Keywords
care home, caring environment, family members, nursing, older people, person-centered care, person-centred care, residential aged care
National Category
Nursing
Identifiers
urn:nbn:se:umu:diva-158653 (URN)10.1111/jan.14011 (DOI)30937934 (PubMedID)
Available from: 2019-05-06 Created: 2019-05-06 Last updated: 2019-05-07
Baxter, R., Björk, S. & Edvardsson, D. (2019). Commentary on: Sullivan and Willis (2018). Towards Changing the Long-Term Care (LTC) Paradigm: Explicating the Concept of Thriving in Older Adults Living in LTC [Letter to the editor]. Issues in Mental Health Nursing, 40(7), 639-640
Open this publication in new window or tab >>Commentary on: Sullivan and Willis (2018). Towards Changing the Long-Term Care (LTC) Paradigm: Explicating the Concept of Thriving in Older Adults Living in LTC
2019 (English)In: Issues in Mental Health Nursing, ISSN 0161-2840, E-ISSN 1096-4673, Vol. 40, no 7, p. 639-640Article in journal, Letter (Refereed) Published
Place, publisher, year, edition, pages
TAYLOR & FRANCIS INC, 2019
National Category
Psychiatry Nursing
Identifiers
urn:nbn:se:umu:diva-162335 (URN)10.1080/01612840.2019.1590486 (DOI)000477964200014 ()31135240 (PubMedID)
Available from: 2019-08-20 Created: 2019-08-20 Last updated: 2019-08-29Bibliographically approved
Nilsson, A., Edvardsson, D. & Rushton, C. (2019). Nurses’ descriptions of person‐centred care for older people in an acute medical ward—On the individual, team and organisational levels’. Journal of Clinical Nursing, 28(7–8), 1251-1259
Open this publication in new window or tab >>Nurses’ descriptions of person‐centred care for older people in an acute medical ward—On the individual, team and organisational levels’
2019 (English)In: Journal of Clinical Nursing, ISSN 0962-1067, E-ISSN 1365-2702, Vol. 28, no 7–8, p. 1251-1259Article in journal (Refereed) Published
Abstract [en]

AIM AND OBJECTIVES: To describe nurses' experiences of providing person-centred care for older people on an acute medical ward.

BACKGROUND: There is evidence that person-centred care for older people contributes to a higher quality care and increased satisfaction with care. However, there is a shortness of studies providing concrete examples of what facilitates nurses providing person-centred care for older people in acute care.

DESIGN: An interview study with qualitative content analysis. COREQ guidelines have been applied.

METHOD: Fourteen registered nurses and enrolled nurses from an acute care ward participated in semi structured research interviews. The interviews were conducted during 2016 and interpreted using qualitative content analyses.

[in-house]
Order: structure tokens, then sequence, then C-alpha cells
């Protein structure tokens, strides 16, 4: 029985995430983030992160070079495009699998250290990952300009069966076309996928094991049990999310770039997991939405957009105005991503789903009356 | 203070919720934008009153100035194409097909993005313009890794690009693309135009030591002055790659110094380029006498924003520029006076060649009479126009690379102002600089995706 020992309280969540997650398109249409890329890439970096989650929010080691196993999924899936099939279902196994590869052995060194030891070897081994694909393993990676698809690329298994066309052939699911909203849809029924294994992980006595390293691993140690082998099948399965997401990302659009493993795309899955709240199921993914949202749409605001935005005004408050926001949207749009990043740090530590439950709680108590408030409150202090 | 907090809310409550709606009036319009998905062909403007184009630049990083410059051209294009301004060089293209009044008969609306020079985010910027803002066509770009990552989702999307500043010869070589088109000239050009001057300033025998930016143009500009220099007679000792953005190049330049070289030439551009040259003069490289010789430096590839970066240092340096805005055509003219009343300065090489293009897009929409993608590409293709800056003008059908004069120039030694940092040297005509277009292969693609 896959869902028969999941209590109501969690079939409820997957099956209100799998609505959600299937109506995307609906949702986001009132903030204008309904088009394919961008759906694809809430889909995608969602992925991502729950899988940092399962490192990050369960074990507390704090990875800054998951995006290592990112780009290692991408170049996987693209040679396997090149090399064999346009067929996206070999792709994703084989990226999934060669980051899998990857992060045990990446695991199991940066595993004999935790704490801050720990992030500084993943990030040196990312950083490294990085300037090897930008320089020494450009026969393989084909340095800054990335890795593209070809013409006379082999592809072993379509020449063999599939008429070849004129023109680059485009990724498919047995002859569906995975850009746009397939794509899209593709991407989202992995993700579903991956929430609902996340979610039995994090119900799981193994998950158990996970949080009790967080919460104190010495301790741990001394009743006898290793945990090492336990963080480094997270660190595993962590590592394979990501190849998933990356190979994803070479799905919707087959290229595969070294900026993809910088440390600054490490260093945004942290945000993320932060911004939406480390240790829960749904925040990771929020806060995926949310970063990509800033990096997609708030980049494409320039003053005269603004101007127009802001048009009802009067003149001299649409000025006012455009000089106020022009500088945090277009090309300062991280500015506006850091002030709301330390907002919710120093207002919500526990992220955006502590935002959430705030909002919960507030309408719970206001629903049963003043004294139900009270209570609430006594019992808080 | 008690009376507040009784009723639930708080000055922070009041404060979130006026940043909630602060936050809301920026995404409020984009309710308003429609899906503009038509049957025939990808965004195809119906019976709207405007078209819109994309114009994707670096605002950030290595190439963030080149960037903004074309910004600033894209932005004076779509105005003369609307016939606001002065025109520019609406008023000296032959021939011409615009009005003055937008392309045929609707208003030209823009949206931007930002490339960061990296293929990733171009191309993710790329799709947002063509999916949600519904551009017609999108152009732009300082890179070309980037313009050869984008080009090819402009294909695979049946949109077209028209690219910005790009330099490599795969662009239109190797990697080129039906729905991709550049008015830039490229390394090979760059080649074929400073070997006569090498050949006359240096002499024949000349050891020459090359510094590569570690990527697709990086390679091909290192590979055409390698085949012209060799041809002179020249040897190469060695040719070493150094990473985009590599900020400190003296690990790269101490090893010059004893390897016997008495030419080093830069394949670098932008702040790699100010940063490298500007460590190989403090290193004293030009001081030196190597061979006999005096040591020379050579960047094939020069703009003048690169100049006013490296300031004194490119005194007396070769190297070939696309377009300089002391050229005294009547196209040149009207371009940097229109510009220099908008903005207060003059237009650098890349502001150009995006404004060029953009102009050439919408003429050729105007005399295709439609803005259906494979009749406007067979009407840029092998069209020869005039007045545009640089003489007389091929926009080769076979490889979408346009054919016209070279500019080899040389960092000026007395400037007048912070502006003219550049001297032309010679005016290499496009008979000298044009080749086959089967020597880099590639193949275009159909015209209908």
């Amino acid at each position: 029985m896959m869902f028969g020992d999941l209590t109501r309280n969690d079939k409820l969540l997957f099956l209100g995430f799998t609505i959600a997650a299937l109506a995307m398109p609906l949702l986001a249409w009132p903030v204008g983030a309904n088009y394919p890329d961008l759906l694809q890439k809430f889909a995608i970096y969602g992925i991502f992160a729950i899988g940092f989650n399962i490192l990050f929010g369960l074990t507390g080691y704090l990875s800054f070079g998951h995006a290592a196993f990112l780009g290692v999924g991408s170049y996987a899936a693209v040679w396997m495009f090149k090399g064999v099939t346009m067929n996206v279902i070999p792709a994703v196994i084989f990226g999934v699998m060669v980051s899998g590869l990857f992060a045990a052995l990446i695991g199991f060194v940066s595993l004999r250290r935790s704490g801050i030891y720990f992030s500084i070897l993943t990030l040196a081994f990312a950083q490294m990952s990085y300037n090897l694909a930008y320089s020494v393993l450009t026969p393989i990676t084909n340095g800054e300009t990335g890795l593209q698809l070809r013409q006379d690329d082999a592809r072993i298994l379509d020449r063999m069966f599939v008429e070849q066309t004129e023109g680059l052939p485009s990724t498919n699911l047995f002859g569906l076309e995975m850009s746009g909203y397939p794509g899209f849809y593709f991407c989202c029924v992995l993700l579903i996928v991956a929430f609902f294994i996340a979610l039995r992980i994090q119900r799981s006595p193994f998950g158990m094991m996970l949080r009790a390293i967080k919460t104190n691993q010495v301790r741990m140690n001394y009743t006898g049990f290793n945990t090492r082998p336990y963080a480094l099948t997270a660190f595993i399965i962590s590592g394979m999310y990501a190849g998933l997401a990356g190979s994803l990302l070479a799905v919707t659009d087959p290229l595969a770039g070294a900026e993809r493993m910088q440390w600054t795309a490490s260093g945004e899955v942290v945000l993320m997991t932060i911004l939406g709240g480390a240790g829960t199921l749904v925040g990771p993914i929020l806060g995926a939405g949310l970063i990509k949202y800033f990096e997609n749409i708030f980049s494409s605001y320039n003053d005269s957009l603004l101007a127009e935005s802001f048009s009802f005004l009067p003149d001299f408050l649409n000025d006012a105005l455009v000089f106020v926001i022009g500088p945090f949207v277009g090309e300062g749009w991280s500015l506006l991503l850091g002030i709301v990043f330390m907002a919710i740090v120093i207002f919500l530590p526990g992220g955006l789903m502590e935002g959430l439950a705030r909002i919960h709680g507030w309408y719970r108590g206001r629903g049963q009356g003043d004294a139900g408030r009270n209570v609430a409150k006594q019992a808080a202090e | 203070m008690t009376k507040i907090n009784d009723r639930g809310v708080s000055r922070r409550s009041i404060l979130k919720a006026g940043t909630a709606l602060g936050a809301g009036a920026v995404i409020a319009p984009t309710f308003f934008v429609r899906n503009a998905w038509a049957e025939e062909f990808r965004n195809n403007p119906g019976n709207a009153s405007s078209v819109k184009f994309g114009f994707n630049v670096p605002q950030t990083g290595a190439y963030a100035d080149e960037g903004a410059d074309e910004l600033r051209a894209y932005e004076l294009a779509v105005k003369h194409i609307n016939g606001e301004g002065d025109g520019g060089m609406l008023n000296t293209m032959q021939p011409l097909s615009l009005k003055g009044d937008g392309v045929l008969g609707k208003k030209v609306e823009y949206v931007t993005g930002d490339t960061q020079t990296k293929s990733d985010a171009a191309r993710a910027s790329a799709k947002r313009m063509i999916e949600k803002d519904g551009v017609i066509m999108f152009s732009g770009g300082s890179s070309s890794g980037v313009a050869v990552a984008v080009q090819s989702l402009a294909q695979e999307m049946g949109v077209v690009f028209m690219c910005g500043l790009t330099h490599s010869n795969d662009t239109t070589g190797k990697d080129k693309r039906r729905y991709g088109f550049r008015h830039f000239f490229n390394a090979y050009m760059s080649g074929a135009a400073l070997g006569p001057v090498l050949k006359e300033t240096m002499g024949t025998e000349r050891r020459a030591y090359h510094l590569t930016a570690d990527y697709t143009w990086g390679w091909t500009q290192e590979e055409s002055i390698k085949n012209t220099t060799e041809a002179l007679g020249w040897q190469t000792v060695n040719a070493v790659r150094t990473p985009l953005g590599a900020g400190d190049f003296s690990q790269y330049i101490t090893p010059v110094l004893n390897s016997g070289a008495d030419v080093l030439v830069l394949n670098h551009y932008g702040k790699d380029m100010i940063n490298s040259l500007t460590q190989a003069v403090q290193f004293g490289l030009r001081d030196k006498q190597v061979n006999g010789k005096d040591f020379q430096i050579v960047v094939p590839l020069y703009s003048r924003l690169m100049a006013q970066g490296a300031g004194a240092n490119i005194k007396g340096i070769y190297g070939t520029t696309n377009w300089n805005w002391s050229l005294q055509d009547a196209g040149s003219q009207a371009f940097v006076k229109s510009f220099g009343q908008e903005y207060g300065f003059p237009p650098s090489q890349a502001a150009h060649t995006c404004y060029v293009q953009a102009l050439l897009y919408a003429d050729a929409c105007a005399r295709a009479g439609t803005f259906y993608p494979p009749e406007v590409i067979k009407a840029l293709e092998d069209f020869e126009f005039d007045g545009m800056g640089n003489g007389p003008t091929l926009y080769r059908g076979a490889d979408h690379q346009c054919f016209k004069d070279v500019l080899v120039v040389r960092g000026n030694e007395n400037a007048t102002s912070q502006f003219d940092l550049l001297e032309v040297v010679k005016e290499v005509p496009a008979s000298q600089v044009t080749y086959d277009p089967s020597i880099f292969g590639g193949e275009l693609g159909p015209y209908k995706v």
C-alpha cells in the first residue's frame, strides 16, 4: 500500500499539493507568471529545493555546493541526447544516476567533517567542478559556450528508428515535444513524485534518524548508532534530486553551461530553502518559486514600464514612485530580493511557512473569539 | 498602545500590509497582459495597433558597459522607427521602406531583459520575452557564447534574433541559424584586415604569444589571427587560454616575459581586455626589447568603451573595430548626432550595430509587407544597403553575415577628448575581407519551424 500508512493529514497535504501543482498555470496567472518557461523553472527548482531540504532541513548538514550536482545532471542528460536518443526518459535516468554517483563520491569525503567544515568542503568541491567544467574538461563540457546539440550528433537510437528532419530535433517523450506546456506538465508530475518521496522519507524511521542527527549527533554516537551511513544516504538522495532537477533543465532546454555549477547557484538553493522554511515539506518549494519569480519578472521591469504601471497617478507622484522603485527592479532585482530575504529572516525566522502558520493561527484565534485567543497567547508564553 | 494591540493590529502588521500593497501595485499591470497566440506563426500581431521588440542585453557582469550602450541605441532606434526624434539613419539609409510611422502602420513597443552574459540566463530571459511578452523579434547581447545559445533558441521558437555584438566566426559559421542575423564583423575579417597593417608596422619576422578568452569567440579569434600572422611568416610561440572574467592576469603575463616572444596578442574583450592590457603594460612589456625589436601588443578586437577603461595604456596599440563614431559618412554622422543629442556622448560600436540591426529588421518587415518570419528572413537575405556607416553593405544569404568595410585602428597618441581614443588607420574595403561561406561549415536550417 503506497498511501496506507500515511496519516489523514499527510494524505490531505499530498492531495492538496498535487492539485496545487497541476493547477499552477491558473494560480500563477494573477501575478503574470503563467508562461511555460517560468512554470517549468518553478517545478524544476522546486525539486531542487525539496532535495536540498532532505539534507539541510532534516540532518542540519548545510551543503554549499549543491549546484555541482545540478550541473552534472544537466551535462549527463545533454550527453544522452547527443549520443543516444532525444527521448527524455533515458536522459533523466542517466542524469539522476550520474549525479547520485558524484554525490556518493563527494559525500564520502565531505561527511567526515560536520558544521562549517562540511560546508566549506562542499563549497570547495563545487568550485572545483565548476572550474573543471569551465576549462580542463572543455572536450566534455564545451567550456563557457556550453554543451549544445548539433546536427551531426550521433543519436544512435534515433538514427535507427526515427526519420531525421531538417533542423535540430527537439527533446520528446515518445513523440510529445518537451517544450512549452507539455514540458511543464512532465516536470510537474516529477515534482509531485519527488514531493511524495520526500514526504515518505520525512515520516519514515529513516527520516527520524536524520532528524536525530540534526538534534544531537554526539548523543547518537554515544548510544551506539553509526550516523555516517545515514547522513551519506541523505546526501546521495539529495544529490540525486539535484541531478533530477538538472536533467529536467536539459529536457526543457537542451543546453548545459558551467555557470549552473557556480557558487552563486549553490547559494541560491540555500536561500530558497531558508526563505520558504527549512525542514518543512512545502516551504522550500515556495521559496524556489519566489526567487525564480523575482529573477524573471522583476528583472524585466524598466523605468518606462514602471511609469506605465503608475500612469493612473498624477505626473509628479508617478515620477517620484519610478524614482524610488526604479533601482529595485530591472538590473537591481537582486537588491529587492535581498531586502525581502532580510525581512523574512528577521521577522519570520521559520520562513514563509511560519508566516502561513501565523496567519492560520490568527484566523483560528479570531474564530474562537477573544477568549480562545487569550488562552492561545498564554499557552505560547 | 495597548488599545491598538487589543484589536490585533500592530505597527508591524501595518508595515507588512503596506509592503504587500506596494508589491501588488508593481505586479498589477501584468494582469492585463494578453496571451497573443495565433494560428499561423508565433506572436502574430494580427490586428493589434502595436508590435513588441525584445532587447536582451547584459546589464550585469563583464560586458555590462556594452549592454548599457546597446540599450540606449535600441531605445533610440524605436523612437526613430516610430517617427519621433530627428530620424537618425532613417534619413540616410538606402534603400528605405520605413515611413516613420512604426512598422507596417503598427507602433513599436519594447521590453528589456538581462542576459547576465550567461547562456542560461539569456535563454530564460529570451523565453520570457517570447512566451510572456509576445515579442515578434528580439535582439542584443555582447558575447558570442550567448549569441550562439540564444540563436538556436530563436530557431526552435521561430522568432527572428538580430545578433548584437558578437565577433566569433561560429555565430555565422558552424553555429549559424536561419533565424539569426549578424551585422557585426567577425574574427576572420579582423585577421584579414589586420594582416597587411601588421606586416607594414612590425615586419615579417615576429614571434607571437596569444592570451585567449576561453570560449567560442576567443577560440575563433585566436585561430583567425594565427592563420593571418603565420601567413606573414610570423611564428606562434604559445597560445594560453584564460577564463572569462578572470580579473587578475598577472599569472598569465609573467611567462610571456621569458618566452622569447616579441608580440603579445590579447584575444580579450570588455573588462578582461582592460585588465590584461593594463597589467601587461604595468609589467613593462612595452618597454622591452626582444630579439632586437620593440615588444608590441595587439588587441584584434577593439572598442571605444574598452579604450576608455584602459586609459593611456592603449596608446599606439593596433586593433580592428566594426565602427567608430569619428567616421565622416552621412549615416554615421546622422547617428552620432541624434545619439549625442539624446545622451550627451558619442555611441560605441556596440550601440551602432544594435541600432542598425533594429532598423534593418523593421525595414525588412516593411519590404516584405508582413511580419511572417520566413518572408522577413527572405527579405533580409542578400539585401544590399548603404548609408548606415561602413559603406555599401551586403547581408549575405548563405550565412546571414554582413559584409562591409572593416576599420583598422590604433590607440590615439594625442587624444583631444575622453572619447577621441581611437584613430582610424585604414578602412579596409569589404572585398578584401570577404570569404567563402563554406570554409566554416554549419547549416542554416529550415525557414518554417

RESULTS: Person-centred care was described at different levels in care; at the individual nurse level, person-centred care was described as involving person-centred assessing, relating and spacing which involved personalising assessments, relationships as well as the physical environment. At the team level, person-centred care was described in terms of person-centred goal setting, team responsibilities and team support, and involved having shared and personalised goals, different team responsibilities and a climate of support and collaboration. At the organisational level, person-centred care was described in terms of having person-centred routines, workloads and staff roles that all contributed to put the person at the core of the organisation and build routines to support this.

CONCLUSIONS: The current study emphasises that, rather than confining person-centred care to specific moments or relationships, a systematic, multilevel organisational approach seems needed to enable nurses as individuals and teams to provide person-centred care consistently and continuously to older people in acute care settings.

RELEVANCE TO CLINICAL PRACTICE: The results of this study should inspire nurses and managers to expedite implementation of person-centred care for older care recipients hospitalised in acute care wards. Examples of person-centred care are presented herein at clearly identified sites, namely, the "individual," "team" and "organisational levels."

Place, publisher, year, edition, pages
John Wiley & Sons, 2019
Keywords
aged, care, emergency nursing, organisation, patient-centred care, person, team, ward
National Category
Nursing
Identifiers
urn:nbn:se:umu:diva-155365 (URN)10.1111/jocn.14738 (DOI)000460767400021 ()30552784 (PubMedID)2-s2.0-85059650873 (Scopus ID)
Available from: 2019-01-14 Created: 2019-01-14 Last updated: 2019-04-04Bibliographically approved
Bölenius, K., Lämås, K., Sandman, P.-O., Lindkvist, M. & Edvardsson, D. (2019). Perceptions of self-determination and quality of life among Swedish home care recipients - across-sectional study. BMC Geriatrics, 19, Article ID 142.
Open this publication in new window or tab >>Perceptions of self-determination and quality of life among Swedish home care recipients - across-sectional study
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2019 (English)In: BMC Geriatrics, ISSN 1471-2318, E-ISSN 1471-2318, Vol. 19, article id 142Article in journal (Refereed) Published
Abstract [en]